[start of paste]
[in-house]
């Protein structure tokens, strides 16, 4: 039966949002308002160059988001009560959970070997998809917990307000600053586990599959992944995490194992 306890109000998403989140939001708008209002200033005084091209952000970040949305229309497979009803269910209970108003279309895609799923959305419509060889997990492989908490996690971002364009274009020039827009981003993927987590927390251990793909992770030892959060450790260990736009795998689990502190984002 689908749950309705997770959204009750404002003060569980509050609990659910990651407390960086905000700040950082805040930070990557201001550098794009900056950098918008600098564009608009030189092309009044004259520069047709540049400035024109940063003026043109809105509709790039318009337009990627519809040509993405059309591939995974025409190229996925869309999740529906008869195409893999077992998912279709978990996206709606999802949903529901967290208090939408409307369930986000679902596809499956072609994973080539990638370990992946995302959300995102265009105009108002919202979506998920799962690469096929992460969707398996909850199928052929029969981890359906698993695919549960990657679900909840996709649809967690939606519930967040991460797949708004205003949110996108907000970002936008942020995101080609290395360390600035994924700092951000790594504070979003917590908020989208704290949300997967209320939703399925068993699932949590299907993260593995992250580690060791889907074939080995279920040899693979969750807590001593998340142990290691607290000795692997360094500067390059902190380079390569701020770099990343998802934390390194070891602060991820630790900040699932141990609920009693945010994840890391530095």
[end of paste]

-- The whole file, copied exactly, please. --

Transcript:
[in-house]
């Protein structure tokens, strides 16, 4: 039966949002308002160059988001009560959970070997998809917990307000600053586990599959992944995490194992 306890109000998403989140939001708008209002200033005084091209952000970040949305229309497979009803269910209970108003279309895609799923959305419509060889997990492989908490996690971002364009274009020039827009981003993927987590927390251990793909992770030892959060450790260990736009795998689990502190984002 689908749950309705997770959204009750404002003060569980509050609990659910990651407390960086905000700040950082805040930070990557201001550098794009900056950098918008600098564009608009030189092309009044004259520069047709540049400035024109940063003026043109809105509709790039318009337009990627519809040509993405059309591939995974025409190229996925869309999740529906008869195409893999077992998912279709978990996206709606999802949903529901967290208090939408409307369930986000679902596809499956072609994973080539990638370990992946995302959300995102265009105009108002919202979506998920799962690469096929992460969707398996909850199928052929029969981890359906698993695919549960990657679900909840996709649809967690939606519930967040991460797949708004205003949110996108907000970002936008942020995101080609290395360390600035994924700092951000790594504070979003917590908020989208704290949300997967209320939703399925068993699932949590299907993260593995992250580690060791889907074939080995279920040899693979969750807590001593998340142990290691607290000795692997360094500067390059902190380079390569701020770099990343998802934390390194070891602060991820630790900040699932141990609920009693945010994840890391530095």